Are you one of the American consumers who had to pay extra fees due to a lack of good money management, then now is the time to get organized and stop wasting money on avoidable fees.
When it comes to organizing your finances, you really need to create a household budget. Unfortunately, there is just no getting around this important step in organizing your finances. A budget will ensure you always know how much money you have to spend and what you can spend it on.
In addition, a budget should help you remember to pay all of your bills during the month, save for future expenses, and help you work toward establishing a rainy day or emergency fund (six months to one year of total monthly expenses is a good initial savings goal to aim for). Creating a budget is the only way to truly know whether you are living within your means or spending more money than you bring in each month.
There are lots of different budgeting methods out there, including spreadsheets, envelope systems, and electronic budgets. No matter which method you choose to use for your household budget, you will need to begin by thinking about the amount you spend on various categories of expenses each month in order to set spending limits or to budget for each category.
These categories might include housing, utilities, groceries, transportation, eating out, entertainment, pet supplies, clothing, medical expenses, insurance, and savings. Not every household has the same monthly expenses and spending categories, so it is best to think about the unique way you spend your money each month and what your spending and saving priorities are, while also considering your household's total monthly income.
If you incurred an overdraft fee because you forgot to make a deposit or got stuck with a major late fee because you forgot to pay a bill, then you need to establish a better system for scheduling payments and deposits.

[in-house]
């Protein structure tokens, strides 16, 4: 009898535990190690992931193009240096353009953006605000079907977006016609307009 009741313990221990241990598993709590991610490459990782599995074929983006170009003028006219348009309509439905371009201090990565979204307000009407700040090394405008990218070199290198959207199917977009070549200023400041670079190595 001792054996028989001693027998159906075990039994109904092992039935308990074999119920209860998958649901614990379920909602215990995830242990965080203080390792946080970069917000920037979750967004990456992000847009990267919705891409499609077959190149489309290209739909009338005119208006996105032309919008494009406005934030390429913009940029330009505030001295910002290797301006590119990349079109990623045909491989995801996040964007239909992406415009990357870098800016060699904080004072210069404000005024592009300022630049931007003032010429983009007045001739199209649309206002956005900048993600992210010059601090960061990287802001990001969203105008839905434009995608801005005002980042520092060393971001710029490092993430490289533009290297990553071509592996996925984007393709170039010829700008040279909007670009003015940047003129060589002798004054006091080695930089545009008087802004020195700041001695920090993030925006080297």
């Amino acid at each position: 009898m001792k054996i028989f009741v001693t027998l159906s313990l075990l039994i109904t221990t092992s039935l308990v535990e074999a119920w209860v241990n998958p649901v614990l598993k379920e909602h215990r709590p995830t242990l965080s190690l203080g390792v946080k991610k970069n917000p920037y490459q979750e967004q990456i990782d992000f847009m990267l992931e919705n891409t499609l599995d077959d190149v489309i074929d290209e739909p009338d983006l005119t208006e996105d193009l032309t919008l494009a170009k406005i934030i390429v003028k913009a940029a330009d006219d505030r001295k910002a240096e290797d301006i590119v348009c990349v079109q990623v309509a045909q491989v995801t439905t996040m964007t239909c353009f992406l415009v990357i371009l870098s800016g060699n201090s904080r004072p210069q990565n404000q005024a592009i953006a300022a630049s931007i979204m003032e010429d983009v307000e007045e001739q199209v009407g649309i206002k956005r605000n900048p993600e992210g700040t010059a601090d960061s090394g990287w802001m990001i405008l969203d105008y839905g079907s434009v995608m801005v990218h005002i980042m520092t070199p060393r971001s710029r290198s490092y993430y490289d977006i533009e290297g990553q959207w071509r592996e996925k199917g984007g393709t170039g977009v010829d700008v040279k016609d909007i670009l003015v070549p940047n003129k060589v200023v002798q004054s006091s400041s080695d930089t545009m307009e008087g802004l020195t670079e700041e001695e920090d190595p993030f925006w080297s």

With all of the electronic bill payment tools available today, there really is no good excuse for missing a payment. If you have trouble remembering payments, set up automatic payments to take at least the minimum due out of your account on time. You can always pay more than the minimum at another time during the month. Automatically paying the minimum will ensure you avoid wasting your hard-earned cash on future late fees. If you do not like paying bills electronically, then look into purchasing a bill payment folder from an office supplies store. These folders work off of a calendar and a nifty filing system for all of your bills.
Once and for all, solve the problem of potentially over-drafting your checking account because you got held up at work, forgot to stop, or left your paycheck at home. Ask the human resources department at your workplace about setting up direct deposit for your paycheck. With direct deposit, your paycheck is sent electronically to your bank account through the Federal Reserve Bank's automated clearinghouse. Once your workplace initiates the payroll transfer, you will have your deposit right away, meaning you have less chance of paying the bills before you have deposited your paycheck.
Well, organized record-keeping is key to maintaining healthy finances. Set up a thoughtful filing system which allows you to store records of the following categories:
If you feel overwhelmed by all of the paperwork, consider storing some of your records electronically. You can sign up for e-statements and even pay bills electronically to relieve some of the filing burden. Receipt scanners are also a great way to store financial records on a secure cloud storage site or an external hard drive.
Although everyone's personal and business financial situation can affect the amount of time required for retaining financial records, a good rule of thumb is to hang onto personal documents for at least seven years for tax purposes. The Internal Revenue Service (IRS) has three years after your filing date to audit your tax return. If they suspect you underreported income by at least 25%, they can audit for at least six years from your filing date. If fraud is suspected, then your tax return could face an audit anytime in the future, regardless of the amount of time which has passed. For a complete financial record retention schedule, take a look at the IRS guidelines.
Although taking steps to organize your finances can feel like a lot of work initially, once you get organized, you will not believe you ever managed your money any other way. You will save by avoiding unnecessary fees and be conscientious about your spending habits in a way that would not have been possible before. Start organizing your finances one step at a time, beginning with creating your household budget and filing system. It is also a good idea to discuss any major changes to your household's financial organization system with any other primary spenders and joint account holders responsible for maintaining your newly organized monthly budget.
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